organizational learning

Creating Resilient Research Findings: Using Ethnographic Methods to Combat Research Amnesia

Kristen Guth speaking at EPIC2022. Slide reads "Organizations can learn by reflection on memories, or shared understandings and beliefs, of specific events and contexts
KRISTEN L. GUTH Reddit, Inc. Product teams, including those I work with, struggle to connect the challenges observed in prior research to issues that endure in the field and market space. As a shortcut for efficiency gains, product partners rely on researchers to succinctly summarize deep insights, sometimes preferring reductive quantitative interpretations to enable a bias toward action in product development cycles. Challenges facing researchers in product development include maintaining the relevance of prior research, providing a way to make it evergreen and accessible, and building on it to deepen and expand an existing model of behavior. This case introduces the concept of Research Amnesia, which poses a threat to organizational resilience. Using core ethnographic methods, a strategic methodological approach is outlined to frameshift the value of existing research within a company to develop new insights, bring together disparate analyses and teams, and propel product partners forward by offering more questions as a means...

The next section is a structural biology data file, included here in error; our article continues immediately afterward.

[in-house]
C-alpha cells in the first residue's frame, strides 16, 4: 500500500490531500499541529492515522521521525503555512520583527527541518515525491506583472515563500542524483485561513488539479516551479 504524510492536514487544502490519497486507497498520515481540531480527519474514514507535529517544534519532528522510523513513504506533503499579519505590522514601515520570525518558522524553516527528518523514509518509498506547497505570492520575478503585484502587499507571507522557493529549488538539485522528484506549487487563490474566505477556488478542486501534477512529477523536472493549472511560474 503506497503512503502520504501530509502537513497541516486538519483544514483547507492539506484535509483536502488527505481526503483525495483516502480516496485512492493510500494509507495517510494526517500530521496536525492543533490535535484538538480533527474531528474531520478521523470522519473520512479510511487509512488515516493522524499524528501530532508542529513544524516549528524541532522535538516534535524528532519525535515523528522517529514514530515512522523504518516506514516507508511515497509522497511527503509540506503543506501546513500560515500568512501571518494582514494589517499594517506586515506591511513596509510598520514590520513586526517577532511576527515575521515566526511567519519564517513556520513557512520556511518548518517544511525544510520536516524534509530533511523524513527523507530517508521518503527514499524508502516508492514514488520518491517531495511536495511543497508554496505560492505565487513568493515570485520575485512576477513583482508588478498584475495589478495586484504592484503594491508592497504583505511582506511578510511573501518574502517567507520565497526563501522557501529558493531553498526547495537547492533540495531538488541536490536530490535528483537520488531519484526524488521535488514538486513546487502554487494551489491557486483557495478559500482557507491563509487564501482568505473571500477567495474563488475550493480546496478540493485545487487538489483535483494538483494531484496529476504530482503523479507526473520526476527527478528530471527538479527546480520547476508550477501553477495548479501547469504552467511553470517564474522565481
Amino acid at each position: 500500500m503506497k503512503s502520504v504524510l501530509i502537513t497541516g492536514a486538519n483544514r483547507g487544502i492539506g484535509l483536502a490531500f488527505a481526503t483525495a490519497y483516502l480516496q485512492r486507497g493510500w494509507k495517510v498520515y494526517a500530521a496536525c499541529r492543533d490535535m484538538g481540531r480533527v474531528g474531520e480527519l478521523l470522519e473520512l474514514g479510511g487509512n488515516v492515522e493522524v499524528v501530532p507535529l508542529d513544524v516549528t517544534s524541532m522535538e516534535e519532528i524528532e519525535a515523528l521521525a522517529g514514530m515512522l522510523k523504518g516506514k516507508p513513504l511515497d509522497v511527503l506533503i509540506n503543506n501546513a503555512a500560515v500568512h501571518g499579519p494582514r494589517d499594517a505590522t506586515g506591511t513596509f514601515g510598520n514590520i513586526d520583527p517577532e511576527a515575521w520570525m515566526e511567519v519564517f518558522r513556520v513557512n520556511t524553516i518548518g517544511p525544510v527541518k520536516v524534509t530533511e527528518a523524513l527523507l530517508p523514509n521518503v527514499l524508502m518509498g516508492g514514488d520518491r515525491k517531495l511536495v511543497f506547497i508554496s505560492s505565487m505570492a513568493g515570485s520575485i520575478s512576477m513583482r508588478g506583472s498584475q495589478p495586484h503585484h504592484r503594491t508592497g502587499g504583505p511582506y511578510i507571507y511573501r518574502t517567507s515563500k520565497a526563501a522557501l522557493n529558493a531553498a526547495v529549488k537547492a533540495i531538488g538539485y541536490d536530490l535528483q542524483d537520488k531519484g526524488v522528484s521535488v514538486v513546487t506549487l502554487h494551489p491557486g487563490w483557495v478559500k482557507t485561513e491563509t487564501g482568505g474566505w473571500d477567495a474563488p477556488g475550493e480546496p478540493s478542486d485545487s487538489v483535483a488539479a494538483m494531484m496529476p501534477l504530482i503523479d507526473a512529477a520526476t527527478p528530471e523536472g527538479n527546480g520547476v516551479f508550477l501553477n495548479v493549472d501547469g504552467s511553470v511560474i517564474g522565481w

Accelerating User Research: How We Structure Insights for Speed At Spotify

What's slowing down user research? 4 speech bubbles with text: I have this amazing idea! Can we go validate it? / How's the user experience of this screen? / We are shipping next week but need to get this in from of users first! / Let's all work in lockstep like the good partners we are!
by SARA BELT, Spotify (This article is also available in Chinese) Instead of asking how we can further speed up research itself, the question becomes how we can better integrate research into the product development practice and speed up organizations’ ability to learn and iterate overall. For many years, insights was seen as peripheral to product development because of the perception that user research had low validity. I spent the first part of my career advocating for why teams should systematically listen to the people using their products, why anyone should trust qualitative insight to guide their decisions, and why research is a field of practice that requires specialized skills. Debates about validity have diminished as the research practice has gradually proven its ability to contribute value. Approaching product making from the perspective of data, evidence, and empathy is pretty much a given these days. In companies such as Spotify, the pendulum has swung the other way, where growth in demand for research has pushed...